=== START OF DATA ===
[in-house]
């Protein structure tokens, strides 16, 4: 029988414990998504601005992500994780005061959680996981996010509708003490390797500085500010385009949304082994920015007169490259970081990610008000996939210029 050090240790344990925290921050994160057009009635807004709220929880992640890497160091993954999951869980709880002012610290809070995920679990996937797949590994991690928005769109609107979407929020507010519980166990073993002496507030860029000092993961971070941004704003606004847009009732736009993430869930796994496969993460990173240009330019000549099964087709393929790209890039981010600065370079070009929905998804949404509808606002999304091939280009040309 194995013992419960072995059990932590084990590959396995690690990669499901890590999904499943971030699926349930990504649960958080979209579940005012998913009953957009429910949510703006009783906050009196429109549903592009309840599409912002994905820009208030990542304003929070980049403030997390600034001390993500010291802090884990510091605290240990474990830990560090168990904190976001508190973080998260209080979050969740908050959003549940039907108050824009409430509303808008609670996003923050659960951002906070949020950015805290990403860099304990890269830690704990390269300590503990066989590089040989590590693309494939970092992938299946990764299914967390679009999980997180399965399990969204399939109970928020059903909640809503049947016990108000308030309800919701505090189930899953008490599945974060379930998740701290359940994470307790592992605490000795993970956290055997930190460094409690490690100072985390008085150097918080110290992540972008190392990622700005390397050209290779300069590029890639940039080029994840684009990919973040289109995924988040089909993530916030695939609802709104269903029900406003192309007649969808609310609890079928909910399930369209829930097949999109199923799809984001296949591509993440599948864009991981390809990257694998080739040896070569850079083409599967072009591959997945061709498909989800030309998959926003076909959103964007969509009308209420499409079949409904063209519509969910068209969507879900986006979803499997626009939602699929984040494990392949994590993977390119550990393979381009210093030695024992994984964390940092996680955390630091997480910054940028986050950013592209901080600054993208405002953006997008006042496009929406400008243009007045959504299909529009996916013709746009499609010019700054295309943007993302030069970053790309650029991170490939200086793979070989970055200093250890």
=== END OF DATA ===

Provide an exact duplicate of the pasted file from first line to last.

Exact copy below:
[in-house]
């Protein structure tokens, strides 16, 4: 029988414990998504601005992500994780005061959680996981996010509708003490390797500085500010385009949304082994920015007169490259970081990610008000996939210029 050090240790344990925290921050994160057009009635807004709220929880992640890497160091993954999951869980709880002012610290809070995920679990996937797949590994991690928005769109609107979407929020507010519980166990073993002496507030860029000092993961971070941004704003606004847009009732736009993430869930796994496969993460990173240009330019000549099964087709393929790209890039981010600065370079070009929905998804949404509808606002999304091939280009040309 194995013992419960072995059990932590084990590959396995690690990669499901890590999904499943971030699926349930990504649960958080979209579940005012998913009953957009429910949510703006009783906050009196429109549903592009309840599409912002994905820009208030990542304003929070980049403030997390600034001390993500010291802090884990510091605290240990474990830990560090168990904190976001508190973080998260209080979050969740908050959003549940039907108050824009409430509303808008609670996003923050659960951002906070949020950015805290990403860099304990890269830690704990390269300590503990066989590089040989590590693309494939970092992938299946990764299914967390679009999980997180399965399990969204399939109970928020059903909640809503049947016990108000308030309800919701505090189930899953008490599945974060379930998740701290359940994470307790592992605490000795993970956290055997930190460094409690490690100072985390008085150097918080110290992540972008190392990622700005390397050209290779300069590029890639940039080029994840684009990919973040289109995924988040089909993530916030695939609802709104269903029900406003192309007649969808609310609890079928909910399930369209829930097949999109199923799809984001296949591509993440599948864009991981390809990257694998080739040896070569850079083409599967072009591959997945061709498909989800030309998959926003076909959103964007969509009308209420499409079949409904063209519509969910068209969507879900986006979803499997626009939602699929984040494990392949994590993977390119550990393979381009210093030695024992994984964390940092996680955390630091997480910054940028986050950013592209901080600054993208405002953006997008006042496009929406400008243009007045959504299909529009996916013709746009499609010019700054295309943007993302030069970053790309650029991170490939200086793979070989970055200093250890």